A dramatist and man of letters, born in Baltimore, Maryland, 31 July, 1824; died near Emmitsburg, 23 July, 1871. He graduated from Mount St. Mary's College, Emmitsburg, in 1842, and then took up the study of law, commencing to practise later in his native city. But the profession of law was ill-suited to his temper of thought and to his literary talents, which had early evinced themselves in a tendency to turn many neat verses. His first appearance in print was with an historical tale, "The Truce of God ", which appeared serially in the "United States Catholic Magazine", followed shortly by "The Governess", and in 1849, by "Loretto", which won a $50 prize offered by the "Catholic Mirror". The following year, when but twenty-six years of age, with his tragedy of "Mahommed" he won the $1000 prize offered by Edwin Forrest. The law was now definitely abandoned for the drama. In 1859 he scored his first success with the tragedy of "De Soto ", produced at the Broadway Theatre, New York City, and during the same season his comedy, "Mary's Birthday", was performed. In 1859 "Señor Valiente" earned the distinction of being presented in New York, Boston, and Baltimore on the same night. During the season 1860-61 the "Seven Sisters", based on the theme of Secession, was produced at Laura Keene's Theatre, New York City. Other dramatic ventures were not so successful, and his most pretentious effort, "Cromwell, a Tragedy", remains unfinished. In 1851 he was despatched to Spain by President Fillmore on official business. He was again in Europe in 1864 and, on his return, published in the "Catholic World" a series of charming sketches, "Glimpses of Tuscany ", and, in 1866, "Christine: a Troubadour's Song", and a volume of verse, "Christian Poems". In 1859 he had been appointed professor of English Literature at Mount St. Mary's, in which year he married Adaline Tiers, of New York, and moved from Baltimore to Thornbrook, a cottage near Emmitsburg, where he lived until his death.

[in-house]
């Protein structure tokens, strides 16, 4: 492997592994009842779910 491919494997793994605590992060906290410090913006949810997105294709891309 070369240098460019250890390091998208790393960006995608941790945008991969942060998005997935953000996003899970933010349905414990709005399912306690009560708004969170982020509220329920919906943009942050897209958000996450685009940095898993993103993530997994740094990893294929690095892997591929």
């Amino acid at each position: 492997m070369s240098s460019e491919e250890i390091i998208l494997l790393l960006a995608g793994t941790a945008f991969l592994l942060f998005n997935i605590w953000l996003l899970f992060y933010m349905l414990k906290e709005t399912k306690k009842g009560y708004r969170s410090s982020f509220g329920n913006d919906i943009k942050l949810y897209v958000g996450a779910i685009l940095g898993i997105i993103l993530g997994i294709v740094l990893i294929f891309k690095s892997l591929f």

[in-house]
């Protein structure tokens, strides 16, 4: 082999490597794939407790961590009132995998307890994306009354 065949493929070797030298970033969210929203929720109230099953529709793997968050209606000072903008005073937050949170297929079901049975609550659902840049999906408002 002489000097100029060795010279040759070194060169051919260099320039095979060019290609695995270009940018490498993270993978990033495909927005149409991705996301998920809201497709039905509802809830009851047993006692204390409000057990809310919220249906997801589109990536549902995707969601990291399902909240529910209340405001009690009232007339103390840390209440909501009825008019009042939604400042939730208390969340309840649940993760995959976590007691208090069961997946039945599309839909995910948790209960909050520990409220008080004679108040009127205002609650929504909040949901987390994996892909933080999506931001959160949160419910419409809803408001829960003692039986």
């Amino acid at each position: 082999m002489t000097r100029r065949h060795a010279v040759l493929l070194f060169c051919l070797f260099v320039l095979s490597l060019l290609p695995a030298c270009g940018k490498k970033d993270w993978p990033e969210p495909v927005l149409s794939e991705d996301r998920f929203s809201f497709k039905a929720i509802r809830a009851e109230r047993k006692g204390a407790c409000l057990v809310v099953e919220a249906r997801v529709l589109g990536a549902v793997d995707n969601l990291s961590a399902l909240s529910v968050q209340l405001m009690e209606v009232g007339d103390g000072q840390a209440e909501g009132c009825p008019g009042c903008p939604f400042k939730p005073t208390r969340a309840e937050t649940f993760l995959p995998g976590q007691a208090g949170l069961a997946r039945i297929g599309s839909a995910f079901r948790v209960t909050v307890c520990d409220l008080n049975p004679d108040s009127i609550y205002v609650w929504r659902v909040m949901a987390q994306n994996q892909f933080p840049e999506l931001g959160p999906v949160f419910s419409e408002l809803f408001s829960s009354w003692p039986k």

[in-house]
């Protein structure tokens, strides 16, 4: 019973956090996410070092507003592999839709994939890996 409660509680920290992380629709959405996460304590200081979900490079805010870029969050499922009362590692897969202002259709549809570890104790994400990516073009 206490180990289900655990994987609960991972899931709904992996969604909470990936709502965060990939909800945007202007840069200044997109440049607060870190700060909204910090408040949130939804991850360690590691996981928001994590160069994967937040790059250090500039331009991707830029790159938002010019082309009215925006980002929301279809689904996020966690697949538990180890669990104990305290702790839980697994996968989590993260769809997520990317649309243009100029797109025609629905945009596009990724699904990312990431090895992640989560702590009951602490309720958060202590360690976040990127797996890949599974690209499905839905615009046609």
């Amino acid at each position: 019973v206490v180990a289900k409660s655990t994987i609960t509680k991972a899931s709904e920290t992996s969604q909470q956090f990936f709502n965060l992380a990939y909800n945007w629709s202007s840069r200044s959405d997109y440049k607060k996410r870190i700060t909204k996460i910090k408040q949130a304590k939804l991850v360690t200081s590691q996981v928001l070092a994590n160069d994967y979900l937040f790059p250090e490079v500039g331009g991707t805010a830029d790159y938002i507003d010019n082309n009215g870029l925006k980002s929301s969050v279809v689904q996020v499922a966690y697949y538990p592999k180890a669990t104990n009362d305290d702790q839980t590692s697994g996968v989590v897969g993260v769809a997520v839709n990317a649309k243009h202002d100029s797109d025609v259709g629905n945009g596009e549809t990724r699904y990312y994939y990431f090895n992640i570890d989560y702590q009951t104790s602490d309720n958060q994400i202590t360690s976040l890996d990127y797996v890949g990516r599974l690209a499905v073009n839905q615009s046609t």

In addition to works of creative fancy, Miles delivered in 1847 a "Discourse in Commemoration of the Landing of the Pilgrims of Maryland ", and, shortly before his death, contemplated a series of critical estimates on Shakespeare's characters. Only one, that upon "Hamlet", was published (in the "Southern Review"), which won no mean measure of appreciation from contemporary scholars in England.
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